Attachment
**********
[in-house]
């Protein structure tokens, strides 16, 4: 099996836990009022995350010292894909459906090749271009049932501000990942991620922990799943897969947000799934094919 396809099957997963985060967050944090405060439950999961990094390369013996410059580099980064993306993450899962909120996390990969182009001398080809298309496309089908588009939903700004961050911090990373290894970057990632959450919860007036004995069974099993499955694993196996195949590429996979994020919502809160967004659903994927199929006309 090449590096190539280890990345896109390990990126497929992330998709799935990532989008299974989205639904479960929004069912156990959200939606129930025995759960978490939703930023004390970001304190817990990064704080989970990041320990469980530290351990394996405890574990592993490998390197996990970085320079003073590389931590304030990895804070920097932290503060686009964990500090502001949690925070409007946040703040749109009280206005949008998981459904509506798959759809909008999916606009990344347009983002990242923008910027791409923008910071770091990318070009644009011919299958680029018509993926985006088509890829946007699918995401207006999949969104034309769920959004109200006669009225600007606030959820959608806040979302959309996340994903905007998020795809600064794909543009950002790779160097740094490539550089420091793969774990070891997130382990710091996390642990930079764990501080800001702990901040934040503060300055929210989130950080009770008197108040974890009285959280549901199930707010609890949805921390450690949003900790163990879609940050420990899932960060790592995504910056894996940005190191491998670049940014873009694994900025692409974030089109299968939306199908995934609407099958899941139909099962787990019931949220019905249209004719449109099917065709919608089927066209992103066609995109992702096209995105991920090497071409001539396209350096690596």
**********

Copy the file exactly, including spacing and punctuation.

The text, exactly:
[in-house]
């Protein structure tokens, strides 16, 4: 099996836990009022995350010292894909459906090749271009049932501000990942991620922990799943897969947000799934094919 396809099957997963985060967050944090405060439950999961990094390369013996410059580099980064993306993450899962909120996390990969182009001398080809298309496309089908588009939903700004961050911090990373290894970057990632959450919860007036004995069974099993499955694993196996195949590429996979994020919502809160967004659903994927199929006309 090449590096190539280890990345896109390990990126497929992330998709799935990532989008299974989205639904479960929004069912156990959200939606129930025995759960978490939703930023004390970001304190817990990064704080989970990041320990469980530290351990394996405890574990592993490998390197996990970085320079003073590389931590304030990895804070920097932290503060686009964990500090502001949690925070409007946040703040749109009280206005949008998981459904509506798959759809909008999916606009990344347009983002990242923008910027791409923008910071770091990318070009644009011919299958680029018509993926985006088509890829946007699918995401207006999949969104034309769920959004109200006669009225600007606030959820959608806040979302959309996340994903905007998020795809600064794909543009950002790779160097740094490539550089420091793969774990070891997130382990710091996390642990930079764990501080800001702990901040934040503060300055929210989130950080009770008197108040974890009285959280549901199930707010609890949805921390450690949003900790163990879609940050420990899932960060790592995504910056894996940005190191491998670049940014873009694994900025692409974030089109299968939306199908995934609407099958899941139909099962787990019931949220019905249209004719449109099917065709919608089927066209992103066609995109992702096209995105991920090497071409001539396209350096690596």